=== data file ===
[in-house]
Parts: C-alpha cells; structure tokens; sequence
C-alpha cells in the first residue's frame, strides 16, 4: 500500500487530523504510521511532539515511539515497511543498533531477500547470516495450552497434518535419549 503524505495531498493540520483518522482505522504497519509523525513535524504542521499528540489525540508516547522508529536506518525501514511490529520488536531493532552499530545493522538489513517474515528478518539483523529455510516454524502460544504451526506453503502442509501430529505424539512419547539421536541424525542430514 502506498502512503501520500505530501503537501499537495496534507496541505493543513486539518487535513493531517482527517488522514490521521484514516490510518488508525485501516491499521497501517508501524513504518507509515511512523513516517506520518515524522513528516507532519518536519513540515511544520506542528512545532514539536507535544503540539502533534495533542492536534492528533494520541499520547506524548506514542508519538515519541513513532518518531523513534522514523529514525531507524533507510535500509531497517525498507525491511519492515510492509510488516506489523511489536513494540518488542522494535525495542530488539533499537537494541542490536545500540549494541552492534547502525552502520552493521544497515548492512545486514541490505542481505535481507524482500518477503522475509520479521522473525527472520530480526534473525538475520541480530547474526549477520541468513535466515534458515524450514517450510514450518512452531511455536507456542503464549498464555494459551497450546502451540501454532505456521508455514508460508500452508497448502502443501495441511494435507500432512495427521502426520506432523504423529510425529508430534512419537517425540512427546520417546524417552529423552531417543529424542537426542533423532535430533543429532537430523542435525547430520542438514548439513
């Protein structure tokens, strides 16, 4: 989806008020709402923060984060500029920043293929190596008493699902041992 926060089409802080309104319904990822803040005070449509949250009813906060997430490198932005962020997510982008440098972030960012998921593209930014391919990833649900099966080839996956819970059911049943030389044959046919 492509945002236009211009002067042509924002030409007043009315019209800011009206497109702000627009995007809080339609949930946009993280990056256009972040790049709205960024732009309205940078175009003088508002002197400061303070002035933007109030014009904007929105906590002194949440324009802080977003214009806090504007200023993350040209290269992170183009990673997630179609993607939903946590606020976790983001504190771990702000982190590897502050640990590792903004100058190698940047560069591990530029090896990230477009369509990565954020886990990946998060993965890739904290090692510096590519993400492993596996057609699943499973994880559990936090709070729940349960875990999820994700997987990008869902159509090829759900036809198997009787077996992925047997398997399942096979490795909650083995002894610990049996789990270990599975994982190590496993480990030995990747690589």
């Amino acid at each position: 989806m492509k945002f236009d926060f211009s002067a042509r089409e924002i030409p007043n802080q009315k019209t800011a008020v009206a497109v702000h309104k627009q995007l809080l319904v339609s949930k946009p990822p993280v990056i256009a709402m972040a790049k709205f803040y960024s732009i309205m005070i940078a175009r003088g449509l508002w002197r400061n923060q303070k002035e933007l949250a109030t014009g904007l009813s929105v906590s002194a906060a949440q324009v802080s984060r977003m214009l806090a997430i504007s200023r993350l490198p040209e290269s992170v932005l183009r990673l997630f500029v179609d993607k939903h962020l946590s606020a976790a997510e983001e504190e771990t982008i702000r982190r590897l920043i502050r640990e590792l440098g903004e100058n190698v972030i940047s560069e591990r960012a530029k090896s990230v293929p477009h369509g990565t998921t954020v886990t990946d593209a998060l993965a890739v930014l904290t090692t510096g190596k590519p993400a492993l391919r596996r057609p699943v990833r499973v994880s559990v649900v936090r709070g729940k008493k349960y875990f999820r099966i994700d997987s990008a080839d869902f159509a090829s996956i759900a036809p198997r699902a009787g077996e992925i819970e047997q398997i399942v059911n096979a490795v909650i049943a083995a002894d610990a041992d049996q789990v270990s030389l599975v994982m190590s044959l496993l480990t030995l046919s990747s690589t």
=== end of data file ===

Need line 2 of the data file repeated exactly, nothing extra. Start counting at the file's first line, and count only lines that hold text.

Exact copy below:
Parts: C-alpha cells; structure tokens; sequence